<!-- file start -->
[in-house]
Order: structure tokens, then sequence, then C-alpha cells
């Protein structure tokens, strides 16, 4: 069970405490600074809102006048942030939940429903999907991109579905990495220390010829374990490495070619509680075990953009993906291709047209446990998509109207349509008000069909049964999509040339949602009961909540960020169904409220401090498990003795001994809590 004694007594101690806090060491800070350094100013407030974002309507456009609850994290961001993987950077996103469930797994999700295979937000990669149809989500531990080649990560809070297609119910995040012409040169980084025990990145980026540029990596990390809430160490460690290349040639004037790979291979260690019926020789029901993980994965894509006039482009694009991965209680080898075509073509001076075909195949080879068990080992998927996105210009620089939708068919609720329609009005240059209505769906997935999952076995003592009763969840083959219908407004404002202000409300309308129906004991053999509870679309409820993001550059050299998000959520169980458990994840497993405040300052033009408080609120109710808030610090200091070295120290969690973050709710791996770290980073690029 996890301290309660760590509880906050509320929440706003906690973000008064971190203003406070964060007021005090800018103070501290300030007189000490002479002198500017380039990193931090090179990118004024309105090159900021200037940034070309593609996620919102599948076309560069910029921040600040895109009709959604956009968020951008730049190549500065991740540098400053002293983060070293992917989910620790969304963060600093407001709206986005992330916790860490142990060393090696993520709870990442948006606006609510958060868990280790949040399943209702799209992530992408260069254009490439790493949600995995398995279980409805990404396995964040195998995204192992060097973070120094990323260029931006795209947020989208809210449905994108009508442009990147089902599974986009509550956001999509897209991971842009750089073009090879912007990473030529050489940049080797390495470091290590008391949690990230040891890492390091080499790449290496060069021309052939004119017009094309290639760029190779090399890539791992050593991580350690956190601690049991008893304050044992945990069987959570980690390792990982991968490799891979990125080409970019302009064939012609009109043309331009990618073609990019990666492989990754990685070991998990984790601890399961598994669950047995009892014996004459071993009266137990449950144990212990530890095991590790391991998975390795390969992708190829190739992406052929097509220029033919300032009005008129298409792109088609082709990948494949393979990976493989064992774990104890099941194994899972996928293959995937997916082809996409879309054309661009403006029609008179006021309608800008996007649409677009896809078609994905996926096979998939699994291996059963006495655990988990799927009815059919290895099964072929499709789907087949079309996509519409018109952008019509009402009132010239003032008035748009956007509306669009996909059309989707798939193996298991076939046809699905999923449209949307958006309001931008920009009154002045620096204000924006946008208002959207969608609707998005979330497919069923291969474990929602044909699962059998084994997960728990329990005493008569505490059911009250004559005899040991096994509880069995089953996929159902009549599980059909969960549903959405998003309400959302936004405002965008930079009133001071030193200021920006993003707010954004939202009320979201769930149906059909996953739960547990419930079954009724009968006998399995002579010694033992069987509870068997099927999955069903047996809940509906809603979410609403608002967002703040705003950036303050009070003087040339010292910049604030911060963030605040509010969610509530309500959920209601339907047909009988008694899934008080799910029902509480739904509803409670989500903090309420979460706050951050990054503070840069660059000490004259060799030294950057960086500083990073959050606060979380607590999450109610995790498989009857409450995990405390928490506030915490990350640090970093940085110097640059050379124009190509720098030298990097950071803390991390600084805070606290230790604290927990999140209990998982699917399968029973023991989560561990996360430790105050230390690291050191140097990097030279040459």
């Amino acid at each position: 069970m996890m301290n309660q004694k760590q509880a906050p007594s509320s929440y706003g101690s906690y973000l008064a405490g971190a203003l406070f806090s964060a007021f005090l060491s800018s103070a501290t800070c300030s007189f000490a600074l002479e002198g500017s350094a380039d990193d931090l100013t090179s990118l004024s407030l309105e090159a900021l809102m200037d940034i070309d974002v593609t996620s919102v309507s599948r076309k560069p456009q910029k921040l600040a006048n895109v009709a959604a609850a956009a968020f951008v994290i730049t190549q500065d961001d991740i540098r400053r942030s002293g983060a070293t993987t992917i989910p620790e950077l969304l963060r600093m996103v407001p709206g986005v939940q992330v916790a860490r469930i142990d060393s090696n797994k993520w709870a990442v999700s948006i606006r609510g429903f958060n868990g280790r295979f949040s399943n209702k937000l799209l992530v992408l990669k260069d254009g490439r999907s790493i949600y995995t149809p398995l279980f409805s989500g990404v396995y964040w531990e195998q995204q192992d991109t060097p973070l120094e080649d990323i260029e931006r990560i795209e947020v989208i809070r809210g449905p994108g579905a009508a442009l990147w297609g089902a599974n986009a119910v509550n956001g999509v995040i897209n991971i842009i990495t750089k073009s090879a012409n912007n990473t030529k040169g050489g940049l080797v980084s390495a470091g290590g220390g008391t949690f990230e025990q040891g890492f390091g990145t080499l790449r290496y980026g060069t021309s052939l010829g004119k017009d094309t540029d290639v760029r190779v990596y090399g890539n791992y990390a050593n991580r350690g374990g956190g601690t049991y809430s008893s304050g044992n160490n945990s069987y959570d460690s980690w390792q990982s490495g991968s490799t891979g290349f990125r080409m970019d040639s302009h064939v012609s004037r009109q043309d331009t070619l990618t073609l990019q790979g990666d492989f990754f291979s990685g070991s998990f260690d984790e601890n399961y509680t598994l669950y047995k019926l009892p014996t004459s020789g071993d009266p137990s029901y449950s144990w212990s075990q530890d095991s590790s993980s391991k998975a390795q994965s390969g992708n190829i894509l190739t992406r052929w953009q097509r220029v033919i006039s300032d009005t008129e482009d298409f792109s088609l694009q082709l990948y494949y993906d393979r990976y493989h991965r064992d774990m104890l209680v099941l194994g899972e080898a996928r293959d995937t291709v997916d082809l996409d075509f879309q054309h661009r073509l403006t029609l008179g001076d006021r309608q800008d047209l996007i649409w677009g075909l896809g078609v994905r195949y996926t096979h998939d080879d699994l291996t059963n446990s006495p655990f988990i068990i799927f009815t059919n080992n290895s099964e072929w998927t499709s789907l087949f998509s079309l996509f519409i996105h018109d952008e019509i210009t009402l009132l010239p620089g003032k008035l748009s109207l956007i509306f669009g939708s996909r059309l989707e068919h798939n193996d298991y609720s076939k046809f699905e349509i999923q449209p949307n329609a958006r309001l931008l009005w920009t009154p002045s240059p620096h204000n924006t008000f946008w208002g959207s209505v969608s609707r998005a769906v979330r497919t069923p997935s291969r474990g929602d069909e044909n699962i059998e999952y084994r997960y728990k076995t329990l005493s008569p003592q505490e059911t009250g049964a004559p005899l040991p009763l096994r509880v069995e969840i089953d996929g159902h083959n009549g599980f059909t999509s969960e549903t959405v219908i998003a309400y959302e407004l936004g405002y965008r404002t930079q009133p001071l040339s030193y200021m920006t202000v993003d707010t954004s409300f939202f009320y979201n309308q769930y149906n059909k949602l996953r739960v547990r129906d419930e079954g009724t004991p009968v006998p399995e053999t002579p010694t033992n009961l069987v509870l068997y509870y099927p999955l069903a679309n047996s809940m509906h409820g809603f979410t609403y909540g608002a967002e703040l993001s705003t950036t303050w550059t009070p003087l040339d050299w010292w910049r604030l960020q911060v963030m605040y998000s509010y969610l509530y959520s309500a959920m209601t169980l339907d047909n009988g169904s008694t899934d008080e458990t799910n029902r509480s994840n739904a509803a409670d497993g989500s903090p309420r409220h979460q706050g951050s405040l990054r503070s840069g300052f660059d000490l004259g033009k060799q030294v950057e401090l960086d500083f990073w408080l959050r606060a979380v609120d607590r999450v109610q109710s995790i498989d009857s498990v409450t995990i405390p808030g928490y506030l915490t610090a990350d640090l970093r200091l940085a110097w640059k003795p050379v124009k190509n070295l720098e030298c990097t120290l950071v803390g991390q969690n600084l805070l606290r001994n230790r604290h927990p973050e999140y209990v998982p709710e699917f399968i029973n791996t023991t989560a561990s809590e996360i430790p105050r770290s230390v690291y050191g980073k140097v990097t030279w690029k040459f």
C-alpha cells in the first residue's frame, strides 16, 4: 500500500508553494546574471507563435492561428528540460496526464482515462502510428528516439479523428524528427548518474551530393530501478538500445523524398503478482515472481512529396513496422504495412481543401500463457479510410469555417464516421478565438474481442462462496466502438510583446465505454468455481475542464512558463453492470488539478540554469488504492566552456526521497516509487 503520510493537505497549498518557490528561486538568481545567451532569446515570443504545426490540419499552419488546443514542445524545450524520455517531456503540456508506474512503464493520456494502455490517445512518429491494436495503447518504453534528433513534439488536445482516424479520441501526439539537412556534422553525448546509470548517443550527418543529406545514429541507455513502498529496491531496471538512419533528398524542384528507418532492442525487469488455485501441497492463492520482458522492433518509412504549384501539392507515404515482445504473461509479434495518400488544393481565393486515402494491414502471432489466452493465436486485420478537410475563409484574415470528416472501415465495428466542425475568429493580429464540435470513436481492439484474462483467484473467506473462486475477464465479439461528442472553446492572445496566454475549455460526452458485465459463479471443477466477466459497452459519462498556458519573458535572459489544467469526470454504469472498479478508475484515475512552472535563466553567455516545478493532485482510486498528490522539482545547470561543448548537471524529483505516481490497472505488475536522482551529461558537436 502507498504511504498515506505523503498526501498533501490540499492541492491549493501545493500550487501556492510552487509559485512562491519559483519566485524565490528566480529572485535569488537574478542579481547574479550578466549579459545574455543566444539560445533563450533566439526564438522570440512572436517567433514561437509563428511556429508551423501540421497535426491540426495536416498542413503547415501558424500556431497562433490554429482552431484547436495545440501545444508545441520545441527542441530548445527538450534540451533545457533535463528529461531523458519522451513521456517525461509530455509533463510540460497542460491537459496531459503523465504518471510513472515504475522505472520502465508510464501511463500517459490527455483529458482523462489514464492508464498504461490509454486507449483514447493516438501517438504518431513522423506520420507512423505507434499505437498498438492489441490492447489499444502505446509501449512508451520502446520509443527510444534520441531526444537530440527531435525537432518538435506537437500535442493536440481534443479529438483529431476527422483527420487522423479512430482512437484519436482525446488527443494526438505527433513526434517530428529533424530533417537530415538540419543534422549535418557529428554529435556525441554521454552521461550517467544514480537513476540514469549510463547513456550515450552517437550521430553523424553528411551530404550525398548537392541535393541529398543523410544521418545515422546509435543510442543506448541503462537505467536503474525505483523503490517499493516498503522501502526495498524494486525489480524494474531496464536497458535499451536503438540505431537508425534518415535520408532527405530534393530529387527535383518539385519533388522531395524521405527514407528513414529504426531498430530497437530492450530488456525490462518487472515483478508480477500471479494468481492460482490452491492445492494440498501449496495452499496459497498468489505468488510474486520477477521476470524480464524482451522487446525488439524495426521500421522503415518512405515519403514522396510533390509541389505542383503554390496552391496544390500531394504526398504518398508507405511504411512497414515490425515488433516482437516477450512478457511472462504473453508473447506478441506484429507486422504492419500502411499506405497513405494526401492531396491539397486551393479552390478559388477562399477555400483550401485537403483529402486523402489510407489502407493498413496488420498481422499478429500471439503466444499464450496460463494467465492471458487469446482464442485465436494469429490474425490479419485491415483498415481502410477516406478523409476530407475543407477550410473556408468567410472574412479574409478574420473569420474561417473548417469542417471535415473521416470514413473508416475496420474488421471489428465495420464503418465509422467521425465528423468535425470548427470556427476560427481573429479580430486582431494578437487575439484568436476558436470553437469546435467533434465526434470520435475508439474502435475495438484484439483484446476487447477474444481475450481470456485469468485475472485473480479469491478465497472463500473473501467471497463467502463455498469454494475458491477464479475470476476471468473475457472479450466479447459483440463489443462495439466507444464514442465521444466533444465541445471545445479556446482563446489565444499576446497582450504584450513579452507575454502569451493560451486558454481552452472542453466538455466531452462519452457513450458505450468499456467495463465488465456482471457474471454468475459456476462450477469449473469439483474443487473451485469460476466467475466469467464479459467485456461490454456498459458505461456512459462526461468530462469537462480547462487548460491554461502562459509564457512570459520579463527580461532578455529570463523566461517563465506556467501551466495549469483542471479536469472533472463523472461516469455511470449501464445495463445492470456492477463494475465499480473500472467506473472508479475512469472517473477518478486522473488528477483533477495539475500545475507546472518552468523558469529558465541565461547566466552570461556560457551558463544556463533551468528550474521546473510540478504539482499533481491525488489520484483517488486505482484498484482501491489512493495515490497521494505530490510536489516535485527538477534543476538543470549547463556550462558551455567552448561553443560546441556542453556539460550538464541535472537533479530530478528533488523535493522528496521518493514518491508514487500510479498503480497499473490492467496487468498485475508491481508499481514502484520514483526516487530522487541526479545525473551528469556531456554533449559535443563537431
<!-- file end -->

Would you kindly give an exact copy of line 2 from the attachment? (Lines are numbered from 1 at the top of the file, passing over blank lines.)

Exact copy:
Order: structure tokens, then sequence, then C-alpha cells